Books I Read: March 2017

Here’s another month of books I read. Eight of them this month. Don’t expect me to keep up this pace.

Neil Gaiman, Norse Mythology. **** This is a pretty good telling of some of the Norse myths. I mean, it’s good in that it reads like folklore. I have no idea how close this comes to the original stories. Also, I’m kind of cynical when a pop persona like Gaiman writes about an academic subject as if he is an expert. But still – enjoyable.

Octavia Butler, Parable of the Talents. **** A great follow up to Sower. This book makes you think about things. I read this on the beach while on vacation and felt like a huge entitled jerk.

Joe Hill, NOS4A2. *** I think by now I’ve read all of Joe Hill’s stuff. He writes like his dad but his bad guys are more empathetic. This is a trait missing in a lot of King’s villains.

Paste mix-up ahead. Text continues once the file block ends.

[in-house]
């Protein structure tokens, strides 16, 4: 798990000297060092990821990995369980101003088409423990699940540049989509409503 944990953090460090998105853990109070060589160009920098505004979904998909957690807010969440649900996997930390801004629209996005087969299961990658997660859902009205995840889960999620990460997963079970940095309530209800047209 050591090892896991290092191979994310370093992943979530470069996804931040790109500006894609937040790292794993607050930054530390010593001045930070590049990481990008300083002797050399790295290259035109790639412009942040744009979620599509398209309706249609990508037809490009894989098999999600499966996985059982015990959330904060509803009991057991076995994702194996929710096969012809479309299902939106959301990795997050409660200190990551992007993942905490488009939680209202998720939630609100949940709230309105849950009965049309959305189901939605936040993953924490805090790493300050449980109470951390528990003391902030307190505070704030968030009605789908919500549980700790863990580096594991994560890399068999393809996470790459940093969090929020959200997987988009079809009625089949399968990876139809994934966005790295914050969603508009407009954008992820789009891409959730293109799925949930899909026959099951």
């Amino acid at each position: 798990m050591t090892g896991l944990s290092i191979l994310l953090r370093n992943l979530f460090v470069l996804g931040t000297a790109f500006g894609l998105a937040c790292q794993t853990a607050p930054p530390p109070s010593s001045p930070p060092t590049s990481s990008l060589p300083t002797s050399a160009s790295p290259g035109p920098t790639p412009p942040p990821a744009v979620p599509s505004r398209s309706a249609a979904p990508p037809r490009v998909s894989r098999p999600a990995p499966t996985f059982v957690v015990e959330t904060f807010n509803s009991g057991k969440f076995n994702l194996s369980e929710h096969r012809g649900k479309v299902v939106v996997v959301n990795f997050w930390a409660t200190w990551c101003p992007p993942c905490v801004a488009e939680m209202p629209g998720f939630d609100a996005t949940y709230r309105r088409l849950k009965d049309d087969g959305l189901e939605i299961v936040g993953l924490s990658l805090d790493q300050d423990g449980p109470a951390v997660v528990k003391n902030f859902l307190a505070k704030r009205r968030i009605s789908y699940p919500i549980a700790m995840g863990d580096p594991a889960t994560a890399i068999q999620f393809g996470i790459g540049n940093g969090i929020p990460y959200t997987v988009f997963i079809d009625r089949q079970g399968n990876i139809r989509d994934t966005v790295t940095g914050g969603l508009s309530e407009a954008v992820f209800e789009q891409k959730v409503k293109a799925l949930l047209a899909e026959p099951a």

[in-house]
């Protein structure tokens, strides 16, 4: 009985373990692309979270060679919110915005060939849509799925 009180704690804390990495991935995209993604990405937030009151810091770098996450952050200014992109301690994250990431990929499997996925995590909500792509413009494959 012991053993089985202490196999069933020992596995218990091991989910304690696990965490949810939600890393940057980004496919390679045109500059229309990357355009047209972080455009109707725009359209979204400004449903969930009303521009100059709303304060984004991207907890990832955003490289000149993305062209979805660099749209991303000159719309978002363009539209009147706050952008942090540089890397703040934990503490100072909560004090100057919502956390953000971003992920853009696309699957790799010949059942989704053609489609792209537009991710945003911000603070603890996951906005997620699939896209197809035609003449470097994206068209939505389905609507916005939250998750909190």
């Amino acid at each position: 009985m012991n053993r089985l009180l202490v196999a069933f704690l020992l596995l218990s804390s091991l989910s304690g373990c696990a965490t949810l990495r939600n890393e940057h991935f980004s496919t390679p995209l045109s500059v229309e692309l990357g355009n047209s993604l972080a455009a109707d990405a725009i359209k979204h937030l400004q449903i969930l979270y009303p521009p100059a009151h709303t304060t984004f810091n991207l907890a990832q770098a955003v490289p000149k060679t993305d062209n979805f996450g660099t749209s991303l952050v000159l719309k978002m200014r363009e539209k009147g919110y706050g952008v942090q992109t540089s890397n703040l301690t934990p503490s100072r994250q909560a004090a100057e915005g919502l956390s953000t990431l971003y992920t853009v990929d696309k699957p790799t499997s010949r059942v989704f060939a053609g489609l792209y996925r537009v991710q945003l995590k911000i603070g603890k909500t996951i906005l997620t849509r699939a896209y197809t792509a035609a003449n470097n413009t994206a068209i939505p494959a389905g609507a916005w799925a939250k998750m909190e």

John Darnielle, Universal Harvester. **** The dude who is The Mountain Goats is also a novelist? Did you know that? I didn’t. I read both of his novels this month. This reads like a thriller in the craziest way. You have to pay attention when you read this.

John Darnielle, Wolf in White Van. **** Dang, this guy is good at writing. I feel like Darnielle was probably an interesting kid when he was growing up. Less cerebral than Universal Harvester, but I felt more empathy for the main character.

Josh Malerman, A House at the Bottom of a Lake. *** I read this because I really really enjoyed Bird Box when I read it in January. Read that book. This one’s good, but read Bird Box┬áif you read one book by Malerman.

Caitlin R. Kiernan, Agents of Dreamland. *** This is the type of book that your college roommate would call a “mind fuck.” If you like Philip K. Dick, which I do, you’ll enjoy this one.

Josh Malerman, Ghastle and Yule. **** This book details the creepy and obsessive relationship between two competing horror directors during the golden age of horror. The way he describes the fictional movies in this book make me want to watch them and it really bugs me that they don’t exist.

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